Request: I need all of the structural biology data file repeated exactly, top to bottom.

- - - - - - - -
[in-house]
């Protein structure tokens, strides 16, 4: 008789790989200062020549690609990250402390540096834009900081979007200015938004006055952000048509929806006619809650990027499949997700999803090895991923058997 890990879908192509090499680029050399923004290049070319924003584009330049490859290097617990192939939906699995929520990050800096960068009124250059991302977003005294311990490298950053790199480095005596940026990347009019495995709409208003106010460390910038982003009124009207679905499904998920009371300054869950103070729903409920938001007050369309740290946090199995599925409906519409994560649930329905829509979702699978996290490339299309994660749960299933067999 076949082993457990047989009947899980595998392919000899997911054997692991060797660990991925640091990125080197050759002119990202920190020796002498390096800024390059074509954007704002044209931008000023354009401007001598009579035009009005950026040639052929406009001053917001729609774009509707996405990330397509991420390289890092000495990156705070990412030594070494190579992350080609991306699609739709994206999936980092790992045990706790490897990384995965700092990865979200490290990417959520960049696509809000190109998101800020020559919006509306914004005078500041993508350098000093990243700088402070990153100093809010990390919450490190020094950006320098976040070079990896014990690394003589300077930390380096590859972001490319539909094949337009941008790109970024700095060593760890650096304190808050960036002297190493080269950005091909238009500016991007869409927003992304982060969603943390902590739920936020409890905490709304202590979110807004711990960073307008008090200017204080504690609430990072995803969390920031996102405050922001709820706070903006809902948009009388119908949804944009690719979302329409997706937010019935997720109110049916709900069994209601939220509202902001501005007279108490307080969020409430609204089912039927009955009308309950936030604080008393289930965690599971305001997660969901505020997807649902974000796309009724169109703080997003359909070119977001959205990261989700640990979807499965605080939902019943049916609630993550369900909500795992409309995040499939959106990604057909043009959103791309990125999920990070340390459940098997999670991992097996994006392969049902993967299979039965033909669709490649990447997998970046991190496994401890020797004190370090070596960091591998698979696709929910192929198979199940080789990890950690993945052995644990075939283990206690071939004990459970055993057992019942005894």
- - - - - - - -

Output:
[in-house]
């Protein structure tokens, strides 16, 4: 008789790989200062020549690609990250402390540096834009900081979007200015938004006055952000048509929806006619809650990027499949997700999803090895991923058997 890990879908192509090499680029050399923004290049070319924003584009330049490859290097617990192939939906699995929520990050800096960068009124250059991302977003005294311990490298950053790199480095005596940026990347009019495995709409208003106010460390910038982003009124009207679905499904998920009371300054869950103070729903409920938001007050369309740290946090199995599925409906519409994560649930329905829509979702699978996290490339299309994660749960299933067999 076949082993457990047989009947899980595998392919000899997911054997692991060797660990991925640091990125080197050759002119990202920190020796002498390096800024390059074509954007704002044209931008000023354009401007001598009579035009009005950026040639052929406009001053917001729609774009509707996405990330397509991420390289890092000495990156705070990412030594070494190579992350080609991306699609739709994206999936980092790992045990706790490897990384995965700092990865979200490290990417959520960049696509809000190109998101800020020559919006509306914004005078500041993508350098000093990243700088402070990153100093809010990390919450490190020094950006320098976040070079990896014990690394003589300077930390380096590859972001490319539909094949337009941008790109970024700095060593760890650096304190808050960036002297190493080269950005091909238009500016991007869409927003992304982060969603943390902590739920936020409890905490709304202590979110807004711990960073307008008090200017204080504690609430990072995803969390920031996102405050922001709820706070903006809902948009009388119908949804944009690719979302329409997706937010019935997720109110049916709900069994209601939220509202902001501005007279108490307080969020409430609204089912039927009955009308309950936030604080008393289930965690599971305001997660969901505020997807649902974000796309009724169109703080997003359909070119977001959205990261989700640990979807499965605080939902019943049916609630993550369900909500795992409309995040499939959106990604057909043009959103791309990125999920990070340390459940098997999670991992097996994006392969049902993967299979039965033909669709490649990447997998970046991190496994401890020797004190370090070596960091591998698979696709929910192929198979199940080789990890950690993945052995644990075939283990206690071939004990459970055993057992019942005894």